With the new financial year craziness wearing off and we settle into our new normal, now is a good time to rethink your strategies. For this year in particular, it is essential that you do this. It is essential that small businesses are on the ball in thinking creatively. Here are some simple tips to Read More…
Two actions SME owners must master as end of JobKeeper approaches
Fri 10 July 2020 - 6:32 amFeatured | Finance
As end of JobKeeper approaches, here’s two essential actions small business owners must master to survive 2020.
This July sees one of the toughest starts to a new financial year in decades, with small business owners bearing the brunt of the impact.
Scottish Pacific CEO Peter Langham said as business owners put together new contingency plans for the second half of 2020 to deal with COVID-19 related trading conditions, two issues should be non-negotiable as part of their plans – securing business finance and protecting cash flow.
“Business owners may find it harder to secure funding that they have relied on in the past, and the banks are already flagging that approvals may take longer due to COVID-19 demand,” Mr Langham said.
“Australia was last in recession three decades ago, so it will be the first time that many business owners have had to deal with recession conditions.
“This makes it crucial for business owners to understand that they may have the option of unlocking cash that is already there, in their existing business assets,” Mr Langham said.
Think carefully about how to fund your business
An estimated 800,000 businesses are relying on JobKeeper payments, but the scheme is set to end in late September. With the cut-off date looming, it is especially important for business owners to think early about putting in place the right ongoing business funding option.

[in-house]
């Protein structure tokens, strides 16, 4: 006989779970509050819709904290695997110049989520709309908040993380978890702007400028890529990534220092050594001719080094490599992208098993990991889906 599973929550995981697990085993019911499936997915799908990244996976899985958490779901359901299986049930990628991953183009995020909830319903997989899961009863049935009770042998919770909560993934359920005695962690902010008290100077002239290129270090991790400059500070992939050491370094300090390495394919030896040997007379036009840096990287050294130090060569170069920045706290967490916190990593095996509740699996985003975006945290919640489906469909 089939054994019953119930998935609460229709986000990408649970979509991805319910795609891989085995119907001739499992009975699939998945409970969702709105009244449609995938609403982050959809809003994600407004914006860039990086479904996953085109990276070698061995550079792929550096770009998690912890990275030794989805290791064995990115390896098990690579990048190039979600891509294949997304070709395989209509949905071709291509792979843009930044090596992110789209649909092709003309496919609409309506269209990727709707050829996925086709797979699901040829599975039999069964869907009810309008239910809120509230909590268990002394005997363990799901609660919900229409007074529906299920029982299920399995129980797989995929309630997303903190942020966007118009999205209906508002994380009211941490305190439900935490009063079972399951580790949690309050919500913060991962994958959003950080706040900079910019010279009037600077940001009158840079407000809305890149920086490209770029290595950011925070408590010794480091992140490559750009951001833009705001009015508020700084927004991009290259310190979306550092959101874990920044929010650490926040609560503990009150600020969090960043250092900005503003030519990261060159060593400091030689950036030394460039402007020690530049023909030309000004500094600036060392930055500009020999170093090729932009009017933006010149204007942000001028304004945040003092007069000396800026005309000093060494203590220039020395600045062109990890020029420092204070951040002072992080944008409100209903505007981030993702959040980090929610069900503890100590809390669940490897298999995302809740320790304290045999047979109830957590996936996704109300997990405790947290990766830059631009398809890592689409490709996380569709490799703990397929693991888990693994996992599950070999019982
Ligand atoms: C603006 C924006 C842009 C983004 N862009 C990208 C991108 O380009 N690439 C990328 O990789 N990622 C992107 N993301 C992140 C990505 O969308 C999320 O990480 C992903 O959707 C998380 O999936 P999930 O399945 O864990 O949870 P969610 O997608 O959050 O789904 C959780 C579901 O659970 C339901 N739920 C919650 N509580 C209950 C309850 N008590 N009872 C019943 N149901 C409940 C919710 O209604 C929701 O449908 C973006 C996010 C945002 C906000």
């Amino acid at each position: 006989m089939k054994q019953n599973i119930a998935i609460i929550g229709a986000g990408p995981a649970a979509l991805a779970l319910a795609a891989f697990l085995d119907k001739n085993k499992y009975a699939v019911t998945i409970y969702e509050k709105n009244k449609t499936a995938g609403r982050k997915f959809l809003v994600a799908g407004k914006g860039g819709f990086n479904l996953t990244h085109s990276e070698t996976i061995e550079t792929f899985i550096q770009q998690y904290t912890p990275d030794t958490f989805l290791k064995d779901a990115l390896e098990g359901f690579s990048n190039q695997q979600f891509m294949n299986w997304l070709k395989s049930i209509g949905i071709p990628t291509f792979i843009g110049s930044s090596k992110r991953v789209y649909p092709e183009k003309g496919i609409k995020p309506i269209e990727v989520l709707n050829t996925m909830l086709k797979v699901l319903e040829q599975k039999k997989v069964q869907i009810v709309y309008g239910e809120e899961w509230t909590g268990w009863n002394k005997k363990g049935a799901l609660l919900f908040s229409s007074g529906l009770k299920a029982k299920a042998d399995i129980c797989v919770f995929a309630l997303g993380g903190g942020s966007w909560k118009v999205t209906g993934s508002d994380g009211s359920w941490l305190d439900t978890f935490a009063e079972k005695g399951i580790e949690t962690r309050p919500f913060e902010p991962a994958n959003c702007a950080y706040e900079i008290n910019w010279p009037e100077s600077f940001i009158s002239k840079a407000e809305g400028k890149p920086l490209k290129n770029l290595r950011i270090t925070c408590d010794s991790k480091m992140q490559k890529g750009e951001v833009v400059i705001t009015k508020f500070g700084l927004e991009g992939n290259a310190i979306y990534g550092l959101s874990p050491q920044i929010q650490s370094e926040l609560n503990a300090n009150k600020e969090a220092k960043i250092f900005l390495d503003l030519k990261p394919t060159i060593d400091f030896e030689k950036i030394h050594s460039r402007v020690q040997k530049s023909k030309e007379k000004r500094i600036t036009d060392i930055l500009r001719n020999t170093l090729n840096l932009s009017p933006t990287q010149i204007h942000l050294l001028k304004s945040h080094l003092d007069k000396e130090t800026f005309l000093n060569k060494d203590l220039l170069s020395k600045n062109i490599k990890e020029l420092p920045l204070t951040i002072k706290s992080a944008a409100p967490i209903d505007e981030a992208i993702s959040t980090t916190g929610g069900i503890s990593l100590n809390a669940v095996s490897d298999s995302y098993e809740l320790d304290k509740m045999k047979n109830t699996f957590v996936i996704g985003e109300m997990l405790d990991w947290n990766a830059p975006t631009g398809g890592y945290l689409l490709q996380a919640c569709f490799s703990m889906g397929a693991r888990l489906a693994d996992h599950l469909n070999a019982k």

“It saves a lot of anxious moments if you have the right financing in place before you actually need it, rather than scrambling at the last minute and potentially selecting an option that will cost you more in the long run,” Mr Langham said.
“Business owners should be looking for ways to maximise the value they’ve created in their business, and they might find these ‘hidden assets’ are a better option than seeking new loans or increased overdrafts.
“These ‘hidden assets’ could be accessed, for example, by turning unpaid invoices into funding, leveraging plant and equipment as security or seeking trade finance to boost purchasing power to pay overseas and domestic suppliers.
“Now may be a good time to take the family home out of your business finance facilities and replace it with business assets as security instead,” he said.
Scottish Pacific and the Australian Small Business and Family Enterprise Ombudsman (ASBFEO) have jointly created an independent, free downloadable Business Funding Guide for SMEs and a more detailed version for SMEs’ accountants and other key advisers such as brokers to help small businesses understand the range of funding options and which options suit their circumstances.
Protect cash flow to help buffer business
The experts are saying that the pandemic has made the situation so changeable that its wise for businesses to prepare many different scenarios and move on the most promising one for the times.
“Having a cash flow buffer helps a business ride out tough times, and also allows business owners to move quickly if they see an opportunity,” Mr Langham said.
“With tough trading conditions continuing for the foreseeable future many businesses are expecting an increase in late paying customers, and others are concerned that they will not be able to afford to update essential equipment.
“Our customers are realising the growth potential in their businesses by unlocking the cash tied up in invoices or business assets, with invoice funding proving itself as a style of funding that grows in line with the business and adapts to changing needs, without risking the family home.
“Scottish Pacific can help in all situations, whether the business is growing or looking to establish itself.
“With funding secured against the business assets and growing in line with the sales, owners no longer need to wonder whether they can take on that extra work,” Mr Langham said.
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